I recently heard from Jacqueline Koch, a senior communications officer with the global medical aid group, Merlin. As described in a recent AJN photo-essay on Merlin’s work in Gaza (for the best view, click through to the PDF version), the organization partners with local health organizations and trains health workers to provide care in response to natural and man-made disasters. Ms. Koch has now shared with AJN a first-person account of one Pakistani woman’s experiences working with flood victims, which includes a description of that worker’s own family’s suffering as a result of the flood. This account, which will appear tomorrow along with several photos, is prefaced below by Ms. Koch, who provides context for Azra Habib’s story. The security issues raised by Ms. Koch are frightening, in that we now see an already taxing kind of health care work becoming even more perilous because of the threat of physical attacks like the murder of 10 medical aid workers in Afghanistan back in August.—Jacob Molyneux, senior editor/blog editor
‘Senseless but simple.’ In Pakistan, alongside a breadth of man-made and natural disasters, there are many occupational hazards and cruel ironies, especially for aid and health workers. It’s senseless but simple: delivering aid, providing medical care, and saving lives can potentially make you a target.
For any Pakistani national health worker who is working for an international nongovernmental organization (INGO), the danger multiplies. Not only can they themselves be threatened, but so can their parents, siblings, spouses, children, and extended families. They face armed attacks, death threats, robbery, kidnapping for high ransom, and the very real possibility of murder.
Many must navigate these dangers by refraining from visiting nearby family, living in close proximity of their offices, and hiring guards to escort their children to and from school. When working in the field, many opt to leave hats and jackets with INGO logos and ID cards behind, alongside their BlackBerries and anything else that might identify them. They have little choice but to dramatically alter the rhythm of their lives in order to save lives—including their own. But these measures are not always foolproof.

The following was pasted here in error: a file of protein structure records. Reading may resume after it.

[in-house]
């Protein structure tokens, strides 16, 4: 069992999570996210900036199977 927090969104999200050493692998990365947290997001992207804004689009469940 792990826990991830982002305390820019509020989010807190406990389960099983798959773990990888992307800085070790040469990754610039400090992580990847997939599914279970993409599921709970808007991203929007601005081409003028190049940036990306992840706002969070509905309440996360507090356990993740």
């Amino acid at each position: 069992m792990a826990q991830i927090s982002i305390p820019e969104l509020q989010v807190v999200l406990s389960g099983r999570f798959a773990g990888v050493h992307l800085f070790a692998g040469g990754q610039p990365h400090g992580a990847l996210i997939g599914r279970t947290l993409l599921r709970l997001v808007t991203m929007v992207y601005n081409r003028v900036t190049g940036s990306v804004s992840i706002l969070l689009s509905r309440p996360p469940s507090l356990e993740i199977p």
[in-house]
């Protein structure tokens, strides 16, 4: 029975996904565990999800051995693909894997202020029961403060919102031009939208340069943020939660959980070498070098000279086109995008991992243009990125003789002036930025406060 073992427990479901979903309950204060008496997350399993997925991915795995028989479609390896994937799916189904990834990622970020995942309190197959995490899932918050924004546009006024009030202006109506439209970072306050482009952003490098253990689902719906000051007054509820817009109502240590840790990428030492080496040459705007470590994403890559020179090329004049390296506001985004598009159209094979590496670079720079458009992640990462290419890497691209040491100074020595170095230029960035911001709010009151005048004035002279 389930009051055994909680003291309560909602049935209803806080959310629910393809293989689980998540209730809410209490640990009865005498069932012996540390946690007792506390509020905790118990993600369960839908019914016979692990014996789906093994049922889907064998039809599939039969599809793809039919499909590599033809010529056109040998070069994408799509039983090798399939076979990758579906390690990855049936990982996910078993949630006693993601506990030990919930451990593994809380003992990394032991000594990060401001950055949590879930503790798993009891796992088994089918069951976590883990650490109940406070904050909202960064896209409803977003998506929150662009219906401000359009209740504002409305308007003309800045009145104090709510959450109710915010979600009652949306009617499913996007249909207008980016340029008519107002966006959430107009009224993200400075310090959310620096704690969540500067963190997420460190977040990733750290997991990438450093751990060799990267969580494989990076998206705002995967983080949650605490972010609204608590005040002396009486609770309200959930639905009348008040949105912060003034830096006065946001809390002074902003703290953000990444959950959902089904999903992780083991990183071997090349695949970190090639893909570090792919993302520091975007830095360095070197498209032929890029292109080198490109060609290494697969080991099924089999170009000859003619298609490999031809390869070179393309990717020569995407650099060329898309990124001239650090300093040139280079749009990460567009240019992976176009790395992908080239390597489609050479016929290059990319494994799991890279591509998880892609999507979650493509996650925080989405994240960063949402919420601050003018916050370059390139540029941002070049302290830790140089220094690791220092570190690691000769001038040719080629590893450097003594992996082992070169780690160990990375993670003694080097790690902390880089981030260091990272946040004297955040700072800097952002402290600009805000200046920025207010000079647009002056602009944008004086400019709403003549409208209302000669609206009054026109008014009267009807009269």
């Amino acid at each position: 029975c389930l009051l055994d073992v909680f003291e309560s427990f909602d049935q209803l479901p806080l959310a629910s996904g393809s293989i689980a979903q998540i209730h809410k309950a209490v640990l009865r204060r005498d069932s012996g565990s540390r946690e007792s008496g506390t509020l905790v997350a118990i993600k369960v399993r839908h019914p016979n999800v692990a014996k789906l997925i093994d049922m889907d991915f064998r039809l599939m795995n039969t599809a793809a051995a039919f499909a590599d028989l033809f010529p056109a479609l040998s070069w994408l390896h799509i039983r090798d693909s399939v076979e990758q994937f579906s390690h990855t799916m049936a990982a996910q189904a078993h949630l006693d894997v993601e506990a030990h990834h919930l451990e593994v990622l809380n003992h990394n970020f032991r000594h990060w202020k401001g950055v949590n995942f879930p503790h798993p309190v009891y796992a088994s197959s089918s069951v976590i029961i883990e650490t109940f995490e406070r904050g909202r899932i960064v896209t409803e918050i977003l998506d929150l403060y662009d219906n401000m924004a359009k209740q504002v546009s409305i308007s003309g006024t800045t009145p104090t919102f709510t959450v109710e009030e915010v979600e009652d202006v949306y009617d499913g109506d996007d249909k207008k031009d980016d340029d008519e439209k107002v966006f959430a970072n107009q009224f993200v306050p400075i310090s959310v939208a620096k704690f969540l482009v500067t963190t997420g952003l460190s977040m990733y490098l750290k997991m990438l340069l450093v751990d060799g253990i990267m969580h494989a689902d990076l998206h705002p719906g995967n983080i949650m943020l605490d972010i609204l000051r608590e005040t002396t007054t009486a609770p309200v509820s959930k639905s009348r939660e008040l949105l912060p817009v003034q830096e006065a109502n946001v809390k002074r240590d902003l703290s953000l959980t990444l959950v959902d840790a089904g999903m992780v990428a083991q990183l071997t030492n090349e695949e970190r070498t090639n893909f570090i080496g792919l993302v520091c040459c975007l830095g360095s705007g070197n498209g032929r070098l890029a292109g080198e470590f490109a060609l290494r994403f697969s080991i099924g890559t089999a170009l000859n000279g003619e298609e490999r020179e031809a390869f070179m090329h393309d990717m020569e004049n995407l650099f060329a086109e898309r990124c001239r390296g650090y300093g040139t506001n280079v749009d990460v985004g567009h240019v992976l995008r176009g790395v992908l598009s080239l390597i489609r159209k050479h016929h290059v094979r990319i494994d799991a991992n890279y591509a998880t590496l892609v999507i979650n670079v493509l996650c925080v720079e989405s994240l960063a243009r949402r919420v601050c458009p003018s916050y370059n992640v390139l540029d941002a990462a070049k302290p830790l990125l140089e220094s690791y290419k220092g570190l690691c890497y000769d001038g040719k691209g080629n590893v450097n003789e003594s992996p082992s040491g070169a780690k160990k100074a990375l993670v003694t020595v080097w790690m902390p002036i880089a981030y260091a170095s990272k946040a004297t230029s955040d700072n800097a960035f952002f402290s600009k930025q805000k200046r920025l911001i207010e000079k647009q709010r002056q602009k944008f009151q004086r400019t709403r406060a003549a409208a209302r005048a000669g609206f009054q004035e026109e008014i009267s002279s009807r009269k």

Not just in Pakistan. Merlin, an international medical aid organization, recently published a report outlining the impact of violence, conflict, and insecure environments on health workers, who are central to achieving the United Nations Millennium Development Goals. For those delivering essential health care in fragile or conflict-affected states, it is “A Grave New World.”
As one female health worker in Pakistan in conflict-affected Swat Valley (and who asked for anonymity) noted:
“The militants were against family planning, saying women must stay in the home. As a Lady Health Visitor, I was suspected of providing family planning and therefore at risk. During the militant regime, I could not reach women, I couldn’t meet my patients. If someone knew what my job was, they would have cut me to pieces. I often think about it, I think about my children, because my job is something my family needs. My family needs my job to survive. But I had to stop working here during the regime. I left. While I was away, I thought about my patients, I thought about those who I left behind and who didn’t have anyone to care for their health.”
Despite the threat, thousands are still willing to take the risk. In this unprecedented flooding disaster, Pakistan’s health workers are vital to the relief and recovery effort. Merlin’s emergency response in Pakistan is built on a 5-year-old national-led program—over 800 strong—and founded on a health care program that supports the health system while training health workers. Like many of the international aid organizations working here, Merlin has adopted various measures to mitigate risk: implementing stringent security guidelines and maintaining low visibility, while raising awareness of the issue and advocating for greater funding to ensure health systems can cope in insecure environments.
Pakistan Emergency Response
Senior Communications Officer
(As noted above, tomorrow we will be publishing a first-person account by Azra Habib, who has been working for Merlin’s diarrhea treatment unit (DTU) in the flood-affected Charsadda district of Khyber Pakthunkhwa, Pakistan. She, like many health workers here, have opted not to focus on the potential risk they face, but the immediate need for their services.)